Press Box

Whose Internet Is It, Anyway?

The FCC’s new “net neutrality” rules only muddle the picture.

The Federal Communications Commission has reinvigorated the “net neutrality” debate with its approval today of new rules governing Internet access. (The actual rules have yet to be released to the public.) Reportedly, the broadband companies that drop wires into your home to provide Internet service—like Comcast and Charter, for example—will be prohibited from blocking services and applications and from engaging in the “unreasonable discrimination” of data delivery. Wireless Internet providers will face less stringent rules.

Does the FCC have the power to issue such dictates? A federal court ruled 3-0 last May that the commission had overstepped its authority when it told Comcast not to slow file-sharing-network traffic to users, so its powers are in question. Both the Washington Postand New York Times predict a future court date for the new rules. The Post calls it likely that the Republican-controlled House of Representatives will also attempt to gut the rules.

The FCC’s sense of urgency may befuddle you. After all, the many-colored, hydra-headed, and infernally useful beast that is the U.S. Internet came into being without government demands and decrees. Without commandments from the FCC or anybody else, American broadband companies invested tens of billions of dollars to create an Internet infrastructure for their customers.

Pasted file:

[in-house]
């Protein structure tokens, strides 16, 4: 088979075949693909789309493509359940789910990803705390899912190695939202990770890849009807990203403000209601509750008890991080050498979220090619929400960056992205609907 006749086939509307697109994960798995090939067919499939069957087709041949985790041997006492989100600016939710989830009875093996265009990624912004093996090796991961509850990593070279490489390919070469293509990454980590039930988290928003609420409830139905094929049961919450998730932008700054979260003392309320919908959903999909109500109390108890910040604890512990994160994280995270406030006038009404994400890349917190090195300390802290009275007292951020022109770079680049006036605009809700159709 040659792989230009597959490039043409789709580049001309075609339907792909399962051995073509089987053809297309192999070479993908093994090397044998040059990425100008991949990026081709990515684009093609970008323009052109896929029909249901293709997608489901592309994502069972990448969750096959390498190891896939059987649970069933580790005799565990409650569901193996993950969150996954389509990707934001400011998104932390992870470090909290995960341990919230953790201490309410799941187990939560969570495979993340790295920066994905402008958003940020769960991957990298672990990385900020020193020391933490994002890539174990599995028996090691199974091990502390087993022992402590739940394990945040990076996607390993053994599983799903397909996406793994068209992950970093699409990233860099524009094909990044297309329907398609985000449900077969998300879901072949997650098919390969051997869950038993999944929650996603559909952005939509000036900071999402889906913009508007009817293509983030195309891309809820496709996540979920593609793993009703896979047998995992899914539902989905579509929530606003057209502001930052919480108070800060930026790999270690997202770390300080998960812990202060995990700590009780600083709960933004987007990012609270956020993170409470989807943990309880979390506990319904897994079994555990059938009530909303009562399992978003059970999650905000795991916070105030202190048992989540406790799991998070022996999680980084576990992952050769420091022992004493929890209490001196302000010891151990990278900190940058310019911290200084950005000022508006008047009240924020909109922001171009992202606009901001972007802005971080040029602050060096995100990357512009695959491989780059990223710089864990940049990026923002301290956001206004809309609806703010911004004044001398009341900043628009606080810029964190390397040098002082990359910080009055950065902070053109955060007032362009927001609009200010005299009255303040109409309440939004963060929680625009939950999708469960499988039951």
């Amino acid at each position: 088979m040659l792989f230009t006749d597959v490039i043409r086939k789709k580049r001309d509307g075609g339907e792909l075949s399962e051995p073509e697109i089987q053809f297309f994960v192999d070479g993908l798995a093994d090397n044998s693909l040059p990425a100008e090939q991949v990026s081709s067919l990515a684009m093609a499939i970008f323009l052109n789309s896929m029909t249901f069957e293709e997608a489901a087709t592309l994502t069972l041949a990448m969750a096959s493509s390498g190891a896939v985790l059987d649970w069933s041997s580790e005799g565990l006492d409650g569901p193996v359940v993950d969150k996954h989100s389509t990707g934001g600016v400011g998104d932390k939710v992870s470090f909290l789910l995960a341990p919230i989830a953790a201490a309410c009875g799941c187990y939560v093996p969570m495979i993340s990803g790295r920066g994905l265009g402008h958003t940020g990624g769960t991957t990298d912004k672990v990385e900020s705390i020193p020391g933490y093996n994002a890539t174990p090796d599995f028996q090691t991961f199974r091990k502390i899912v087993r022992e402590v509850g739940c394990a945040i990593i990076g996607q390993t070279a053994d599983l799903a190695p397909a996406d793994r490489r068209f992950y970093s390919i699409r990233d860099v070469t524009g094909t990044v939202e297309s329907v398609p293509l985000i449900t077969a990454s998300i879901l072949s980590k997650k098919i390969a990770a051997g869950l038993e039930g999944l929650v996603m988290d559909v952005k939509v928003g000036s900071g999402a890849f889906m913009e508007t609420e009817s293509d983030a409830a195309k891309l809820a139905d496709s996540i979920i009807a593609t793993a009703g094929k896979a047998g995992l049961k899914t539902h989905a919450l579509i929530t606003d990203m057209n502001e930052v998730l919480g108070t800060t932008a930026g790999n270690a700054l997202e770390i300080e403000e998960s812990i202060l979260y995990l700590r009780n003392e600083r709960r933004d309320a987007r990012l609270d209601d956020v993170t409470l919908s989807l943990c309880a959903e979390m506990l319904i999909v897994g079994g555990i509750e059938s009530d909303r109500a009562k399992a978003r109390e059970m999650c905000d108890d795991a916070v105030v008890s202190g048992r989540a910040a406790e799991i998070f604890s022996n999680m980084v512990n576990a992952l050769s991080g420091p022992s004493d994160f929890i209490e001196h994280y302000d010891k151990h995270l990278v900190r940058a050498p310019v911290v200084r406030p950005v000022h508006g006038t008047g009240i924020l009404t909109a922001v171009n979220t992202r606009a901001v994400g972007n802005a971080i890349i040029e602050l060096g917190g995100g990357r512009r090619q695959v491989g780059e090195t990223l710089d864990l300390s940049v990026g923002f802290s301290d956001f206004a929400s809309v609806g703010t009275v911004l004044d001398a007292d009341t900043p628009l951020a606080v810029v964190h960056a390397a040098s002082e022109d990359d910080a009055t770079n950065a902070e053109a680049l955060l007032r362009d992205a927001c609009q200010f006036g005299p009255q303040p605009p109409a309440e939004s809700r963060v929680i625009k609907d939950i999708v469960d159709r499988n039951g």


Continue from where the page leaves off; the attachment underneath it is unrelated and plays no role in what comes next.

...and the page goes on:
The FCC is not motivated by any screwing the broadband companies have given customers. Even the throttling of Comcast customers’ file-sharing connection can be interpreted as pro-consumer if it was initiated to prevent one set of users from hogging bandwidth to the detriment of others. What grieves the FCC is the screwing the broadband industry might deliver. FCC Chairman Julius Genachowski said as much in his prepared remarks, in which he decried the lack of enforceable rules, processes, and means of recourse for citizens seeking to protect Internet innovators, consumers, and speakers. He speaks of wanting to keep the Internet free and open, but he’s silent on exactly what grand sins the Internet industry has committed.

The best Genachowski can come up with is the “leverage” existing broadband providers have over innovators and new entrepreneurs. Like the characters in Philip K. Dick’s short story “The Minority Report,” Internet providers are guilty of pre-crimes, i.e., crimes that the FCC thinks they’re destined to commit, and should be shackled before they can actually commit them.

Please, don’t take me for a corporate apologist: I would punch my Internet provider, Comcast, in the face for its lies, poor service, and general hamfistedness if it had a face to punch. And from what I can tell from my neighbors’ experience, I’d throw the same punch at Verizon if I had a Fios account. The broadband companies are not angels. But before we lock them up, clip their wings, and blind them, we might want to demand a little more proof of their wrongdoing.

In a critique of the FCC plan published by the Atlantictoday, scholars David J. Farber and Gerald R. Faulhaber surmise that the commission wants to prohibit Internet providers from charging for the expedited delivery of bits and bytes. But why should they be barred from setting a premium price to fast-track for Google or Netflix, the authors complain, when the U.S. Postal Service does just that with express-mail delivery.